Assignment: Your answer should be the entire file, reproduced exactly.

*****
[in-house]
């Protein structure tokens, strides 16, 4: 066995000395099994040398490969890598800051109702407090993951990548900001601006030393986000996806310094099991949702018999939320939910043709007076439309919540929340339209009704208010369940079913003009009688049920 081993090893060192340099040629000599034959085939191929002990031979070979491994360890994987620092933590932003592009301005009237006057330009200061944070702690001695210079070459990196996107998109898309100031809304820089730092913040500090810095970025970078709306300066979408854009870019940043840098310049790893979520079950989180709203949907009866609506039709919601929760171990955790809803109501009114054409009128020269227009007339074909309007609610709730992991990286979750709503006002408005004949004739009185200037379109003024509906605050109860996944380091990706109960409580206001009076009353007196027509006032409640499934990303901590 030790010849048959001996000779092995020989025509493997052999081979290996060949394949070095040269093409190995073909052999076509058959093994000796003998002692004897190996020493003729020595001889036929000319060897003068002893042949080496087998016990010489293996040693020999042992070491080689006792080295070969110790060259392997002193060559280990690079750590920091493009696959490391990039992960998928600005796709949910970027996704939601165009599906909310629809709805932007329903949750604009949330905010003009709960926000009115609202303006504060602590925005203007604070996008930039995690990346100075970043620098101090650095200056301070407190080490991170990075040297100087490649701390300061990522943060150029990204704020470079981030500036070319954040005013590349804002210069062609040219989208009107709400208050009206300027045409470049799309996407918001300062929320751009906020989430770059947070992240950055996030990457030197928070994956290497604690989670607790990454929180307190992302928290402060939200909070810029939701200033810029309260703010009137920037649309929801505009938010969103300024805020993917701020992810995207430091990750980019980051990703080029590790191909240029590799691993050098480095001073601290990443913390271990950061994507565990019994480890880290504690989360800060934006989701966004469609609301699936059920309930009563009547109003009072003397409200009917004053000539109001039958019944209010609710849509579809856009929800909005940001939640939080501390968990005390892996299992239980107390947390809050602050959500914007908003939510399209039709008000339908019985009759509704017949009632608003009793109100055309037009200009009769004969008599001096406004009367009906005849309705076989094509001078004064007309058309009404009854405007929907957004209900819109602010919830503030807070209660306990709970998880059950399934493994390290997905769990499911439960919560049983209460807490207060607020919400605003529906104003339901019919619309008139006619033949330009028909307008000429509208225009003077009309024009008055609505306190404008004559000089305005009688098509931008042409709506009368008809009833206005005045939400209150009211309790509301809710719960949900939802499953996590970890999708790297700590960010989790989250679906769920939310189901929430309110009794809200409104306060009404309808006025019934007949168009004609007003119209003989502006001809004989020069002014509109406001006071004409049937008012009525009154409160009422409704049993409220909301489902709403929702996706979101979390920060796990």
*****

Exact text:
[in-house]
């Protein structure tokens, strides 16, 4: 066995000395099994040398490969890598800051109702407090993951990548900001601006030393986000996806310094099991949702018999939320939910043709007076439309919540929340339209009704208010369940079913003009009688049920 081993090893060192340099040629000599034959085939191929002990031979070979491994360890994987620092933590932003592009301005009237006057330009200061944070702690001695210079070459990196996107998109898309100031809304820089730092913040500090810095970025970078709306300066979408854009870019940043840098310049790893979520079950989180709203949907009866609506039709919601929760171990955790809803109501009114054409009128020269227009007339074909309007609610709730992991990286979750709503006002408005004949004739009185200037379109003024509906605050109860996944380091990706109960409580206001009076009353007196027509006032409640499934990303901590 030790010849048959001996000779092995020989025509493997052999081979290996060949394949070095040269093409190995073909052999076509058959093994000796003998002692004897190996020493003729020595001889036929000319060897003068002893042949080496087998016990010489293996040693020999042992070491080689006792080295070969110790060259392997002193060559280990690079750590920091493009696959490391990039992960998928600005796709949910970027996704939601165009599906909310629809709805932007329903949750604009949330905010003009709960926000009115609202303006504060602590925005203007604070996008930039995690990346100075970043620098101090650095200056301070407190080490991170990075040297100087490649701390300061990522943060150029990204704020470079981030500036070319954040005013590349804002210069062609040219989208009107709400208050009206300027045409470049799309996407918001300062929320751009906020989430770059947070992240950055996030990457030197928070994956290497604690989670607790990454929180307190992302928290402060939200909070810029939701200033810029309260703010009137920037649309929801505009938010969103300024805020993917701020992810995207430091990750980019980051990703080029590790191909240029590799691993050098480095001073601290990443913390271990950061994507565990019994480890880290504690989360800060934006989701966004469609609301699936059920309930009563009547109003009072003397409200009917004053000539109001039958019944209010609710849509579809856009929800909005940001939640939080501390968990005390892996299992239980107390947390809050602050959500914007908003939510399209039709008000339908019985009759509704017949009632608003009793109100055309037009200009009769004969008599001096406004009367009906005849309705076989094509001078004064007309058309009404009854405007929907957004209900819109602010919830503030807070209660306990709970998880059950399934493994390290997905769990499911439960919560049983209460807490207060607020919400605003529906104003339901019919619309008139006619033949330009028909307008000429509208225009003077009309024009008055609505306190404008004559000089305005009688098509931008042409709506009368008809009833206005005045939400209150009211309790509301809710719960949900939802499953996590970890999708790297700590960010989790989250679906769920939310189901929430309110009794809200409104306060009404309808006025019934007949168009004609007003119209003989502006001809004989020069002014509109406001006071004409049937008012009525009154409160009422409704049993409220909301489902709403929702996706979101979390920060796990």